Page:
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    Entanglement of Antarctic fur seals in marine debris at Cape Shirreff and San Telmo Islets, Livingston Island, Antarctica: 1988–1997

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    Delegation of Chile
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    We have compiled the records of Antarctic fur seals (Arctocephalus gazella) entangled in marine debris (neck collars) at SSSI N°32 and CEMP site 'Cape Shirreff and San Telmo islets', Livingston island, Antarctica, obtained during the summer seasons between 1988 and 1997.
    Our results indicate that 45% of the entanglement material found in a total of 20 individuals (nine subadult males, four juvenile males, five females, and two pups) corresponded to plastic debris and synthetic packing bands, in contrast to the remaining percentage (55%) which corresponded to discarded fishing debris like net fragments (ghost nets) and nylon ropes. We have managed to liberate 35% of the total entangled animals (four females, one juvenile male, and two pups).
    The total percentage of entangled animals versus total population in the area per season is considered to be low, and never surpass percentages of entanglement reported for the South Georgia islands, where the most important longlining fishery in the Southern Ocean is developed, nevertheless, we consider that our estimates could be underestimations.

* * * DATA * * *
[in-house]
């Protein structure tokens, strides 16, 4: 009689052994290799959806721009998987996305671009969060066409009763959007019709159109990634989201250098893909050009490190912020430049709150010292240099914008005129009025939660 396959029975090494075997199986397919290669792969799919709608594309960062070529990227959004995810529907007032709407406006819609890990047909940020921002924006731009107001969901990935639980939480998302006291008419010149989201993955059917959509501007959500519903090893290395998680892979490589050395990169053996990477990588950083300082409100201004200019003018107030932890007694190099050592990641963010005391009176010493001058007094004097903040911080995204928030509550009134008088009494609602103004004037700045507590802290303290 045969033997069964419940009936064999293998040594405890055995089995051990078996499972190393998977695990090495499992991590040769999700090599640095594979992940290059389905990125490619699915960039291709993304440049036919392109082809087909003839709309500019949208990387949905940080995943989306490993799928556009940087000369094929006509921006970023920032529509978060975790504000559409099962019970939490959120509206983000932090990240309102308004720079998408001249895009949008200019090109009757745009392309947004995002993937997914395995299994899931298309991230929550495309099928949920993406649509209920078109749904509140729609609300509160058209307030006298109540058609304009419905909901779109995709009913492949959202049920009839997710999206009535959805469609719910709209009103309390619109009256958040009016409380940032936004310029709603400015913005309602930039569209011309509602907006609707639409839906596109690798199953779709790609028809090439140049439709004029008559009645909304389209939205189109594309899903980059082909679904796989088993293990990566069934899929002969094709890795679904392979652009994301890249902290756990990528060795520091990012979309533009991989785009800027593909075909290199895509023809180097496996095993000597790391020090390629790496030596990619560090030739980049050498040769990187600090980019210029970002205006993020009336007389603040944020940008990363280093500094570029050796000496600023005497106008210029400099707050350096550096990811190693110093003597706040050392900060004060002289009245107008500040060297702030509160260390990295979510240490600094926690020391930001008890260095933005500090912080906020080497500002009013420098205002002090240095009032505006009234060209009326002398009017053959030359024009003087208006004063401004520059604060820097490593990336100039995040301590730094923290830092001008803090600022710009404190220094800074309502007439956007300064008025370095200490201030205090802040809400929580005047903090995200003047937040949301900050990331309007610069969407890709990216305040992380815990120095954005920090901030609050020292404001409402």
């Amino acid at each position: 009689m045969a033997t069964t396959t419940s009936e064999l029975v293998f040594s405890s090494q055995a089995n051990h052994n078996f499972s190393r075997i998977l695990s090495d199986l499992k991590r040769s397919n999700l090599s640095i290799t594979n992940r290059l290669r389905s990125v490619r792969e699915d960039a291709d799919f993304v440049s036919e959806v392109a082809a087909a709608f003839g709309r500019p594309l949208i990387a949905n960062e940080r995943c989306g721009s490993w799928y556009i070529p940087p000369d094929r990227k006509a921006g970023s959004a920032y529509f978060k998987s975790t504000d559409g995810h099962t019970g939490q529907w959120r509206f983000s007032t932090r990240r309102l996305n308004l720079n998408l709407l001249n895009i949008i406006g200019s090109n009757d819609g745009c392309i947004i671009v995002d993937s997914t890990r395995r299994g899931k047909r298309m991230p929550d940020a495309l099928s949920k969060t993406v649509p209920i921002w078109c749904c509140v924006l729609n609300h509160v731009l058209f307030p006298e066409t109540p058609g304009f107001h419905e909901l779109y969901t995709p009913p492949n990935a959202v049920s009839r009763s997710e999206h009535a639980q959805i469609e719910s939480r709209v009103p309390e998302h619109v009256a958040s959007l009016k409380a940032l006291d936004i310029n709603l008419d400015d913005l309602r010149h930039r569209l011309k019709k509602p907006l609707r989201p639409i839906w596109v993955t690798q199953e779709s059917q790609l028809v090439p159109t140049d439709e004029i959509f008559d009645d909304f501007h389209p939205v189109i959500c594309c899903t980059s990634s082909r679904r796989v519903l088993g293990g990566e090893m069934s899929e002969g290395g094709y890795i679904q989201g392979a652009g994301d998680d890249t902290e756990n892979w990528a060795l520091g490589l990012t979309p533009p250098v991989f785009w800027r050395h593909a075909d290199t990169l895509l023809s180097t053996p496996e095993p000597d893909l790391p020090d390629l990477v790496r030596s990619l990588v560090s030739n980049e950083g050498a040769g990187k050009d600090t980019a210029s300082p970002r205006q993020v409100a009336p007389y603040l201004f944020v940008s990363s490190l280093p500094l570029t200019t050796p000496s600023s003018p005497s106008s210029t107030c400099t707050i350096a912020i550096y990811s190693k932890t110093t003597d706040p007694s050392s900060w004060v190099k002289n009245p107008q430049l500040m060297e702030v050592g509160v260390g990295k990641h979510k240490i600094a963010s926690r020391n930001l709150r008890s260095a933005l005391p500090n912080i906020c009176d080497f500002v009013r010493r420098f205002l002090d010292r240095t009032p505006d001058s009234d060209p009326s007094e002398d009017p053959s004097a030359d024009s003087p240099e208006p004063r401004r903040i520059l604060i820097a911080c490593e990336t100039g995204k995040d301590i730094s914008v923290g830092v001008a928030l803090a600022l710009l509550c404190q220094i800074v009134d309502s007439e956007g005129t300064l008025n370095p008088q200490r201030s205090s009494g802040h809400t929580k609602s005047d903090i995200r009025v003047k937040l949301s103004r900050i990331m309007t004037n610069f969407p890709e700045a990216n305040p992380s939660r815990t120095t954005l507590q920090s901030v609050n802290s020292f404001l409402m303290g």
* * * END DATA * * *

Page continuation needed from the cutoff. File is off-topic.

To reduce this type of occurrences, we propose: (1) the monitoring of entangled Antarctic fur seals in marine debris . over the South Shetland archipelago area through a cooperative inter-institutional sighting network to assess with more complete data the impact that marine debris is causing on the marine biota, specially over individuals of A. gazella, and for this purpose we present as an annex to the document, a form for its completion by every Antarctic base, refuge, or camp present in the mentioned area, given the case of observing entangled animals; (2) the implementation of more regulations over fishing vessels operating in CCAMLR's regulated areas of the Southern Ocean, with further instruction of scientific observers in relation to discarded debris; (3) directed education to captains and tripulations of fishing vessels with the aid of an informative booklet; and (4) the ratification and implementation of Annex V of MARPOL (International Convention for the Prevention of Pollution from Ships) by members who have not yet done so.